Engineers don't want to in most cases deploy or run Kubernetes Manifests from their local computer. It’s neither scalable nor efficient. Also, it creates a major blocker in getting teams to work together on the deployments. At the same time, some organizations may not be ready to implement a true GitOps platform as it can be fairly complex and a heavy lift.

Deploying with env0 is a solid middle ground.

Creating the Kubernetes connection

Prior to deploying a resource/object to Kubernetes, you’ll need a way to connect to your Kubernetes clusters. This is where env0 configuration files come into play.

In the code below, you’ll see that there’s an [.code]aws eks[.code] command running that pulls down the kubeconfig on the environment that’s being created via env0. This way, you have the ability to connect to the Kubernetes cluster.

apiVersion: apps/v1
kind: Deployment
 name: nginx-deployment
     app: nginxdeployment
 replicas: 2
       app: nginxdeployment
     - name: nginxdeployment
       image: nginx:latest
       - containerPort: 80

You’ll want to store this code in the same repository as the NGINX configuration in the previous section and call the file [.code]env0.yaml[.code].

Your Git repository should look like the screenshot below, which shows the [.code]nginx.yaml[.code].

Once the code setup is complete, you can create variables for the [.code]nginx.yaml[.code] and the [.code]env0.yaml[.code] in the same repository. [.code]AWS_DEFAULT_REGION[.code] and [.code]CLUSTER_NAME[.code] that contains the appropriate values. For example, below the values show 

that the cluster name is [.code]k8senv-cluster[.code] and it’s deployed in [.code]us-east-1[.code].

Ensure that you create environment variables for this configuration and not Terraform variables as in the screenshot below.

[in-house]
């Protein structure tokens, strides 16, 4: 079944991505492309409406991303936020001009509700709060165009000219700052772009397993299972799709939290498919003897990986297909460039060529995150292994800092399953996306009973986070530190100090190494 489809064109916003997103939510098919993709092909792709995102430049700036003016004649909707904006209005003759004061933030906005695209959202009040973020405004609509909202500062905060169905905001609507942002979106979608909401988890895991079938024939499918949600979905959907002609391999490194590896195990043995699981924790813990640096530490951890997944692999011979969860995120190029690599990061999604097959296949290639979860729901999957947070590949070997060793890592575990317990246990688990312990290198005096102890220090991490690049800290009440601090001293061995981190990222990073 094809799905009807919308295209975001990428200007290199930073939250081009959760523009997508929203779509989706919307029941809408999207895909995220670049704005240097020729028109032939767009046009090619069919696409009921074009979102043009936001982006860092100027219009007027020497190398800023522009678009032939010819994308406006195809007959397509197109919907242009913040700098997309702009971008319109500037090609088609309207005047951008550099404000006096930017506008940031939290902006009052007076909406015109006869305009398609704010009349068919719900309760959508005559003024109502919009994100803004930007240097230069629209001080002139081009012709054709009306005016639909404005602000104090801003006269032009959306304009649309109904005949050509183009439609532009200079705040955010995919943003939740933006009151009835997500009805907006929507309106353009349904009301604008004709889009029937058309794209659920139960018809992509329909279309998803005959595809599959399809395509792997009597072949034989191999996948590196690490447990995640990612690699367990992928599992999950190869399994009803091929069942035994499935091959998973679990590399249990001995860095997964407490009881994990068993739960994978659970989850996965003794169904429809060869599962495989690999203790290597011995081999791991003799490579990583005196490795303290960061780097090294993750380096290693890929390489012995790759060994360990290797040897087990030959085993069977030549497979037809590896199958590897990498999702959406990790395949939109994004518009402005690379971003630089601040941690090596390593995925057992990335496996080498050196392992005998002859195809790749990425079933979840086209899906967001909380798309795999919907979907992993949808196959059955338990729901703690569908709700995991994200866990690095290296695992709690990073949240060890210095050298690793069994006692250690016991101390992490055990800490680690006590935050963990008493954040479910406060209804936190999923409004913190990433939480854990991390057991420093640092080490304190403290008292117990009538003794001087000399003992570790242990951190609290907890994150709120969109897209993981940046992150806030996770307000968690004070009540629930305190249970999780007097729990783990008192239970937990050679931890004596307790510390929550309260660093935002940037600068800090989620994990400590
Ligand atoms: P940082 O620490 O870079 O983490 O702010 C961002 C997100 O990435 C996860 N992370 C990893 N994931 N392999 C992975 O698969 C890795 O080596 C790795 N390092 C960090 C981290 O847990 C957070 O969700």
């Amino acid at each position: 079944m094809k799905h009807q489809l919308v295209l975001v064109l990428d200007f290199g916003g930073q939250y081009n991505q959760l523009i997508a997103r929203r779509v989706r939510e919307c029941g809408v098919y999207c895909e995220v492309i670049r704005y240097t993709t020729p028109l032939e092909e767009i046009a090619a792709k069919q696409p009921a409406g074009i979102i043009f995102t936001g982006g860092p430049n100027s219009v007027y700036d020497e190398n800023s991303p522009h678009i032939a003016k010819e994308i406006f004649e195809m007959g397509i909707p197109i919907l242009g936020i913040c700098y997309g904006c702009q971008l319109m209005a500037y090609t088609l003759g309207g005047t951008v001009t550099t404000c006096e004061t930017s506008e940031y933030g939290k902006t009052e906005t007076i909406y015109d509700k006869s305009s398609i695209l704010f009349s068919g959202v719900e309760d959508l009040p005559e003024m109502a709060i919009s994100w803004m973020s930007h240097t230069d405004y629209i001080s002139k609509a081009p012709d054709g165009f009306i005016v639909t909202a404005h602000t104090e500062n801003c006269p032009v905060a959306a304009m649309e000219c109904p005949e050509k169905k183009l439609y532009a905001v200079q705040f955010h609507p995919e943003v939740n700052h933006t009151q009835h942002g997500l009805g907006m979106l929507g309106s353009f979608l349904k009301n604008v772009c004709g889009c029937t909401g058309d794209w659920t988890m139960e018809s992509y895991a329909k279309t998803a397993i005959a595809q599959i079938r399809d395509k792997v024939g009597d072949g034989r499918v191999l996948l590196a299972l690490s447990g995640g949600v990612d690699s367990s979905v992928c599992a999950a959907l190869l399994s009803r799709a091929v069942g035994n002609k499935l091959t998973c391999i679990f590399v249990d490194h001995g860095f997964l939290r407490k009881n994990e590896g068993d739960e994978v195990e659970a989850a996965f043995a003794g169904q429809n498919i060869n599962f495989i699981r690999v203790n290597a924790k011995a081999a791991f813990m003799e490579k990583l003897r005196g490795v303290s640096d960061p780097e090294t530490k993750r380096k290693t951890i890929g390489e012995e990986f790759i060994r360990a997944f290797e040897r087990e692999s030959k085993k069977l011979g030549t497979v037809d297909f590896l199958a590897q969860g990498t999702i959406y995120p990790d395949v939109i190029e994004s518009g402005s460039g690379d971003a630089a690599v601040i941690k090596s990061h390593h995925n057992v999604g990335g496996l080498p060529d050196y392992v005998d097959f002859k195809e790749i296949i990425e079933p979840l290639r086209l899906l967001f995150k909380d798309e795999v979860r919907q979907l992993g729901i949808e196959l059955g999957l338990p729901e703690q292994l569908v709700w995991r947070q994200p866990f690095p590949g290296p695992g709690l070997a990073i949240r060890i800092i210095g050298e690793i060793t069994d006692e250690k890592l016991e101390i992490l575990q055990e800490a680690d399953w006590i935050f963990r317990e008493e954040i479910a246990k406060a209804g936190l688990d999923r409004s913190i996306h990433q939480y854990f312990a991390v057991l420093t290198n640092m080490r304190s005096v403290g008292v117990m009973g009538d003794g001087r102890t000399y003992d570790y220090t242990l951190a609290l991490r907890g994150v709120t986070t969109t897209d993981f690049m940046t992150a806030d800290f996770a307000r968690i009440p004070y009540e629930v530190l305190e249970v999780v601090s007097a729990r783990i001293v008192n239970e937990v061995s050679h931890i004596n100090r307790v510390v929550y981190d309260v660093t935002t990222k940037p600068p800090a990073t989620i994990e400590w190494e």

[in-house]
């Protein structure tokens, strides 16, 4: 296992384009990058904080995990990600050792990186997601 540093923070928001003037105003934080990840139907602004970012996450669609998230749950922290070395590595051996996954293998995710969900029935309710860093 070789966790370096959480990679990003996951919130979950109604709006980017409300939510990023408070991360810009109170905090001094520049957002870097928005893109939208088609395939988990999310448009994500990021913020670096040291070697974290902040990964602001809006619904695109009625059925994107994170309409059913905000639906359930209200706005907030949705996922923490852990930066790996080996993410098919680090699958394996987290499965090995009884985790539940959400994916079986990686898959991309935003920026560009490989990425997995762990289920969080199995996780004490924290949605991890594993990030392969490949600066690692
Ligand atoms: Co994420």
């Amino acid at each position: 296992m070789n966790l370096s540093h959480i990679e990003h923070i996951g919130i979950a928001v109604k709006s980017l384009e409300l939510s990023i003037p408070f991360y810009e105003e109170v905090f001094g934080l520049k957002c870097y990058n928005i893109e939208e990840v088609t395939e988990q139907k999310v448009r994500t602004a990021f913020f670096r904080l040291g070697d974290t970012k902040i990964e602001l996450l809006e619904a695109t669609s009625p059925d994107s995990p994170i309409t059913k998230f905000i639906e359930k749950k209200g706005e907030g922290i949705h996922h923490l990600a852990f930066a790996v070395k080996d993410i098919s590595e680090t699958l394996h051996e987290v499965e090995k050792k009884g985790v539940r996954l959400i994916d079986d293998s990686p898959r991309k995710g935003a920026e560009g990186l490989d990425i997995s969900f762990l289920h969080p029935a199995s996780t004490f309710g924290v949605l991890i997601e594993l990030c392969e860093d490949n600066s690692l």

Creating the environment

Inside the project of your choosing, click the green + CREATE NEW ENVIRONMENT button.

You have two options when creating an environment:



VCS pulls the Terraform configuration directly from GitHub. Choose the VCS option as that’s where the Kubernetes Manifest for resource creation exists.

Next, choose Kubernetes as the IaC type and click next.

Choose the source control system in which you stored the Terraform code.

When you choose a source control system, you’ll be prompted to authenticate to it.

Once authenticated, you’ll be able to choose the repo where the Kubernetes Manifest exists along with the branch name.

On the variables page, you should see that the variables you created in the previous section are shown.

Give your environment a name and click DONE.

Deploying the Kubernetes resource

Once the environment is created in the previous section, you’ll see that the deployment has started.

Once complete, you should see that all steps were successfully deployed.

You can also see in the “K8S Apply” step that the NGINX resource was created.

You can also confirm that the Nginx configuration was created by running the following command against the Kubernetes cluster: [.code]kubectl get pods[.code]

The output should be similar to the screenshot below.

Congratulations! You've deployed Kubernetes clusters running your containerized applications!

This is part three of a four-part series. Keep reading to learn more!

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Michael Levan